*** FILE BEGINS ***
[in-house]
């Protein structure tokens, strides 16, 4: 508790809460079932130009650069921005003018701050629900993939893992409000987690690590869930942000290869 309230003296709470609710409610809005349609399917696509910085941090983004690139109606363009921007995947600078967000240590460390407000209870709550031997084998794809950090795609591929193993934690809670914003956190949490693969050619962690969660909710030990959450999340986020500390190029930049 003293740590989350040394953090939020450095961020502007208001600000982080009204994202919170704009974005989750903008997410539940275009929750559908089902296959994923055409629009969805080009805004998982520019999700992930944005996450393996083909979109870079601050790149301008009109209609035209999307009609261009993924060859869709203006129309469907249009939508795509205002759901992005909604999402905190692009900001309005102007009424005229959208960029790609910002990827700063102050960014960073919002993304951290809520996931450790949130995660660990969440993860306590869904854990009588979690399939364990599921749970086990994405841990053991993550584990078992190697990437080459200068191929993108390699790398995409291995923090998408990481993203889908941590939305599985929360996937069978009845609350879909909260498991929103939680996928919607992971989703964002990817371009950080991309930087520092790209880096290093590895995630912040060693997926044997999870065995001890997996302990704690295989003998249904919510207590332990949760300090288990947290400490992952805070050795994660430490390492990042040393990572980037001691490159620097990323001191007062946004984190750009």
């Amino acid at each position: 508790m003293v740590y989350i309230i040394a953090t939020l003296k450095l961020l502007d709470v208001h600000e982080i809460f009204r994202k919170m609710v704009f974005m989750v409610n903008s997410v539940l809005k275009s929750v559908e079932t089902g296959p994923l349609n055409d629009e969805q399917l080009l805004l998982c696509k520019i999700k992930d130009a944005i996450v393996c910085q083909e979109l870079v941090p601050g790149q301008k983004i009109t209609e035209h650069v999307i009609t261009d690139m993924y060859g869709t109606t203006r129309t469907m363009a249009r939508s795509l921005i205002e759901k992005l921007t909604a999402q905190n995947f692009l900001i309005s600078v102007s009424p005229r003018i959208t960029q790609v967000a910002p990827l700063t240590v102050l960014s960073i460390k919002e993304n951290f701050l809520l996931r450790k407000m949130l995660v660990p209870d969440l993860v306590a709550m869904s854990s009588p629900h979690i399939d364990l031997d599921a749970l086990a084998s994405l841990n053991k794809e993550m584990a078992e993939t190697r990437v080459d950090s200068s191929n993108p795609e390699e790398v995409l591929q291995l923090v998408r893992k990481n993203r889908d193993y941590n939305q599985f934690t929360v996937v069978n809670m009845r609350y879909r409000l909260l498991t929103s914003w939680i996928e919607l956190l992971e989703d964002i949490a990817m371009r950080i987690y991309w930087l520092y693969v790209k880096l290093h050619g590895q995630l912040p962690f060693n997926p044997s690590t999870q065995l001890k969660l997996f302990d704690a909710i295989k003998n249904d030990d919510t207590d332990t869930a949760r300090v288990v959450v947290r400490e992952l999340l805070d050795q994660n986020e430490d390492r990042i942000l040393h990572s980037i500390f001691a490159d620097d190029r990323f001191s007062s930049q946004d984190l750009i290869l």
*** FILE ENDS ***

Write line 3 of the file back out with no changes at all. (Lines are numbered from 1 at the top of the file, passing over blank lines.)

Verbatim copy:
């Amino acid at each position: 508790m003293v740590y989350i309230i040394a953090t939020l003296k450095l961020l502007d709470v208001h600000e982080i809460f009204r994202k919170m609710v704009f974005m989750v409610n903008s997410v539940l809005k275009s929750v559908e079932t089902g296959p994923l349609n055409d629009e969805q399917l080009l805004l998982c696509k520019i999700k992930d130009a944005i996450v393996c910085q083909e979109l870079v941090p601050g790149q301008k983004i009109t209609e035209h650069v999307i009609t261009d690139m993924y060859g869709t109606t203006r129309t469907m363009a249009r939508s795509l921005i205002e759901k992005l921007t909604a999402q905190n995947f692009l900001i309005s600078v102007s009424p005229r003018i959208t960029q790609v967000a910002p990827l700063t240590v102050l960014s960073i460390k919002e993304n951290f701050l809520l996931r450790k407000m949130l995660v660990p209870d969440l993860v306590a709550m869904s854990s009588p629900h979690i399939d364990l031997d599921a749970l086990a084998s994405l841990n053991k794809e993550m584990a078992e993939t190697r990437v080459d950090s200068s191929n993108p795609e390699e790398v995409l591929q291995l923090v998408r893992k990481n993203r889908d193993y941590n939305q599985f934690t929360v996937v069978n809670m009845r609350y879909r409000l909260l498991t929103s914003w939680i996928e919607l956190l992971e989703d964002i949490a990817m371009r950080i987690y991309w930087l520092y693969v790209k880096l290093h050619g590895q995630l912040p962690f060693n997926p044997s690590t999870q065995l001890k969660l997996f302990d704690a909710i295989k003998n249904d030990d919510t207590d332990t869930a949760r300090v288990v959450v947290r400490e992952l999340l805070d050795q994660n986020e430490d390492r990042i942000l040393h990572s980037i500390f001691a490159d620097d190029r990323f001191s007062s930049q946004d984190l750009i290869l």